Ageleia or Ageleis (Gr. Ἀγελεία or Ἀγεληῖς) was an epithet of the Greek goddess Athena, of somewhat obscure definition, mostly playing off the meaning of the Greek words ago (ἄγω), the verb for "leading" or "doing", and leia (λεία), a noun meaning "plunder" or "spoils", particularly herds of cattle.
To some writers, it is the name by which she is designated as the leader or protectress of the people, as a herder protects his cattle. In other sources, the name is taken more literally, and Athena Ageleia is the "pillager" or "she who carries off the spoils".
- Liddell, Henry; Scott, Robert (1996). A Greek-English Lexicon. Oxford: Oxford University Press. p. 1034. ISBN 0-19-864226-1.
- O'Neill, John (1893). The Night of the Gods: An Inquiry Into Cosmic and Cosmogonic Mythology. London: Bernard Quaritch. p. 386.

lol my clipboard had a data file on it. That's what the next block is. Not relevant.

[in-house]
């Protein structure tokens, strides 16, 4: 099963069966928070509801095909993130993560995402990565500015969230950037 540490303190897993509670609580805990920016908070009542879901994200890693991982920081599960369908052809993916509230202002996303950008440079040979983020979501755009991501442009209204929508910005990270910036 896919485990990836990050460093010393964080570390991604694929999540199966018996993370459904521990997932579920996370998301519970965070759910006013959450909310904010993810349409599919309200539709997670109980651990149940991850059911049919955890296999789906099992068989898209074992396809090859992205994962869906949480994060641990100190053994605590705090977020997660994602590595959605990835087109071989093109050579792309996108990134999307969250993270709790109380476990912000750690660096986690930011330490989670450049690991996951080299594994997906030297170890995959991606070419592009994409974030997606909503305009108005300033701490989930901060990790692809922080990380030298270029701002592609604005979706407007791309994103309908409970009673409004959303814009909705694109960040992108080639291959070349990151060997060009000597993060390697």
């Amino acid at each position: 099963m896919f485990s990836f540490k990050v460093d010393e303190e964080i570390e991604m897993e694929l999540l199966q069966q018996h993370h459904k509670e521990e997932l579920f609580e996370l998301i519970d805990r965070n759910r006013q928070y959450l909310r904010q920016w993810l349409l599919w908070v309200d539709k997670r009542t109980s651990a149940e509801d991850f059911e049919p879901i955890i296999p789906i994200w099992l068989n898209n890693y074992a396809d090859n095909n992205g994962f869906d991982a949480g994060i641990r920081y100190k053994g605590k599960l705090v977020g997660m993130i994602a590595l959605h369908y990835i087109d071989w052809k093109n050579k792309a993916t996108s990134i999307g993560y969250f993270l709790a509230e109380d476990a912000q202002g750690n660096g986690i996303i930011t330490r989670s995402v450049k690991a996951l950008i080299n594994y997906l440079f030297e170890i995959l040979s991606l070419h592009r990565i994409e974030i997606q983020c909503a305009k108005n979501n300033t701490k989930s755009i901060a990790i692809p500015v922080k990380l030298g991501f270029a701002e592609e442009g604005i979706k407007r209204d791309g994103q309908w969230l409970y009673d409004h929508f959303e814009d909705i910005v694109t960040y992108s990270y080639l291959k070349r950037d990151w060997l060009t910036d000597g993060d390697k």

- Schmitz, Leonhard (1867). "Ageleia". In Smith, William. Dictionary of Greek and Roman Biography and Mythology. 1. Boston. p. 68.
- Homer, Iliad iv. 128, v. 765, vi. 269, xv. 213
- Homer, Odyssey iii. 378, &c.
- Homer; George Chapman, trans. (1843). The Iliads of Homer, Prince of Poets. London: Charles Knight & Co. p. 104.
- Westcott, William Wynn (1890). Numbers: Their Occult Power and Mystic Virtue. Theosophical Publishing Society. p. 32.
This article incorporates text from a publication now in the public domain: Smith, William, ed. (1870). "Ageleia". Dictionary of Greek and Roman Biography and Mythology.